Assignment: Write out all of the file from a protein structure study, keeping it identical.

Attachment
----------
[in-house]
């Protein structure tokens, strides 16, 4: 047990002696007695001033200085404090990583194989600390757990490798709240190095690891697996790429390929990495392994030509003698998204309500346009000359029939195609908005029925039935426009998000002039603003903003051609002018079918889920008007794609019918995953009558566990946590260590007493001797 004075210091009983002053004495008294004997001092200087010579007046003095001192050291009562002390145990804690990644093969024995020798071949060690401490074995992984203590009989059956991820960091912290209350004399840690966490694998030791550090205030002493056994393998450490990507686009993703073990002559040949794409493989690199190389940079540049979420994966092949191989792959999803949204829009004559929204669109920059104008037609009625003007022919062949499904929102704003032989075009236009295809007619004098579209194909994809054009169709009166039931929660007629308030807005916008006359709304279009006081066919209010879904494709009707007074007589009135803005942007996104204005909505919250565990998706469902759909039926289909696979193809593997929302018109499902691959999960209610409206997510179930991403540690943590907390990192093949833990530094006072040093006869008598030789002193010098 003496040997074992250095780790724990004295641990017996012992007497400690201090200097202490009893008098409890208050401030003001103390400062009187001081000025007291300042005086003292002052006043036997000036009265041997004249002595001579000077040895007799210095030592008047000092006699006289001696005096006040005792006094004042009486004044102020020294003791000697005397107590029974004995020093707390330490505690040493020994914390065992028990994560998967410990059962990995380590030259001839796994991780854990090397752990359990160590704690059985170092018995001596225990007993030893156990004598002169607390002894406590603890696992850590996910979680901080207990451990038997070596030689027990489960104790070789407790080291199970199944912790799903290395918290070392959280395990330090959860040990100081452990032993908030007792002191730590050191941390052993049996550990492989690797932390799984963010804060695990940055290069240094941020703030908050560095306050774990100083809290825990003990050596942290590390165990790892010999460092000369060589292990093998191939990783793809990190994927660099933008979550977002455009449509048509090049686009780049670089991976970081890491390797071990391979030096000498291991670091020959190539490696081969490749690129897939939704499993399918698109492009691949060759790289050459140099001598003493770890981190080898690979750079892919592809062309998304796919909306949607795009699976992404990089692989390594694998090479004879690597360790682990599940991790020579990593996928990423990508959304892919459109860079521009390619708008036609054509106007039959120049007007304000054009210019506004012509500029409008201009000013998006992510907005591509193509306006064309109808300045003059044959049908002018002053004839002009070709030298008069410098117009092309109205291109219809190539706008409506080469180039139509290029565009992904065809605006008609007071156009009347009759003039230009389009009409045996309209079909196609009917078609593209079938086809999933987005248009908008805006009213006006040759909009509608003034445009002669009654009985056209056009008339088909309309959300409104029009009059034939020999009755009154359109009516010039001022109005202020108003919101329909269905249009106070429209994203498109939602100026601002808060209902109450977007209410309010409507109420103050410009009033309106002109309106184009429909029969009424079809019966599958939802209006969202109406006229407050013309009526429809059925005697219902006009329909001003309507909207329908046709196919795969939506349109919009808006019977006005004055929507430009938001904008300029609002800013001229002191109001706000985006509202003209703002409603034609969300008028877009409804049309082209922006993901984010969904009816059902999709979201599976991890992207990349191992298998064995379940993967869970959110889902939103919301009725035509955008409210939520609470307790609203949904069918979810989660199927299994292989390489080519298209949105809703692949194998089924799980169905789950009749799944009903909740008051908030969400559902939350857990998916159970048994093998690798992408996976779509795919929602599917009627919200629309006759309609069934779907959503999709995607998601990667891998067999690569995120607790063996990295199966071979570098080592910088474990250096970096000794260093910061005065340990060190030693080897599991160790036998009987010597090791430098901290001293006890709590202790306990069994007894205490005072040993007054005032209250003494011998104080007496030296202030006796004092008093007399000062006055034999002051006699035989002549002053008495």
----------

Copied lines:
[in-house]
């Protein structure tokens, strides 16, 4: 047990002696007695001033200085404090990583194989600390757990490798709240190095690891697996790429390929990495392994030509003698998204309500346009000359029939195609908005029925039935426009998000002039603003903003051609002018079918889920008007794609019918995953009558566990946590260590007493001797 004075210091009983002053004495008294004997001092200087010579007046003095001192050291009562002390145990804690990644093969024995020798071949060690401490074995992984203590009989059956991820960091912290209350004399840690966490694998030791550090205030002493056994393998450490990507686009993703073990002559040949794409493989690199190389940079540049979420994966092949191989792959999803949204829009004559929204669109920059104008037609009625003007022919062949499904929102704003032989075009236009295809007619004098579209194909994809054009169709009166039931929660007629308030807005916008006359709304279009006081066919209010879904494709009707007074007589009135803005942007996104204005909505919250565990998706469902759909039926289909696979193809593997929302018109499902691959999960209610409206997510179930991403540690943590907390990192093949833990530094006072040093006869008598030789002193010098 003496040997074992250095780790724990004295641990017996012992007497400690201090200097202490009893008098409890208050401030003001103390400062009187001081000025007291300042005086003292002052006043036997000036009265041997004249002595001579000077040895007799210095030592008047000092006699006289001696005096006040005792006094004042009486004044102020020294003791000697005397107590029974004995020093707390330490505690040493020994914390065992028990994560998967410990059962990995380590030259001839796994991780854990090397752990359990160590704690059985170092018995001596225990007993030893156990004598002169607390002894406590603890696992850590996910979680901080207990451990038997070596030689027990489960104790070789407790080291199970199944912790799903290395918290070392959280395990330090959860040990100081452990032993908030007792002191730590050191941390052993049996550990492989690797932390799984963010804060695990940055290069240094941020703030908050560095306050774990100083809290825990003990050596942290590390165990790892010999460092000369060589292990093998191939990783793809990190994927660099933008979550977002455009449509048509090049686009780049670089991976970081890491390797071990391979030096000498291991670091020959190539490696081969490749690129897939939704499993399918698109492009691949060759790289050459140099001598003493770890981190080898690979750079892919592809062309998304796919909306949607795009699976992404990089692989390594694998090479004879690597360790682990599940991790020579990593996928990423990508959304892919459109860079521009390619708008036609054509106007039959120049007007304000054009210019506004012509500029409008201009000013998006992510907005591509193509306006064309109808300045003059044959049908002018002053004839002009070709030298008069410098117009092309109205291109219809190539706008409506080469180039139509290029565009992904065809605006008609007071156009009347009759003039230009389009009409045996309209079909196609009917078609593209079938086809999933987005248009908008805006009213006006040759909009509608003034445009002669009654009985056209056009008339088909309309959300409104029009009059034939020999009755009154359109009516010039001022109005202020108003919101329909269905249009106070429209994203498109939602100026601002808060209902109450977007209410309010409507109420103050410009009033309106002109309106184009429909029969009424079809019966599958939802209006969202109406006229407050013309009526429809059925005697219902006009329909001003309507909207329908046709196919795969939506349109919009808006019977006005004055929507430009938001904008300029609002800013001229002191109001706000985006509202003209703002409603034609969300008028877009409804049309082209922006993901984010969904009816059902999709979201599976991890992207990349191992298998064995379940993967869970959110889902939103919301009725035509955008409210939520609470307790609203949904069918979810989660199927299994292989390489080519298209949105809703692949194998089924799980169905789950009749799944009903909740008051908030969400559902939350857990998916159970048994093998690798992408996976779509795919929602599917009627919200629309006759309609069934779907959503999709995607998601990667891998067999690569995120607790063996990295199966071979570098080592910088474990250096970096000794260093910061005065340990060190030693080897599991160790036998009987010597090791430098901290001293006890709590202790306990069994007894205490005072040993007054005032209250003494011998104080007496030296202030006796004092008093007399000062006055034999002051006699035989002549002053008495």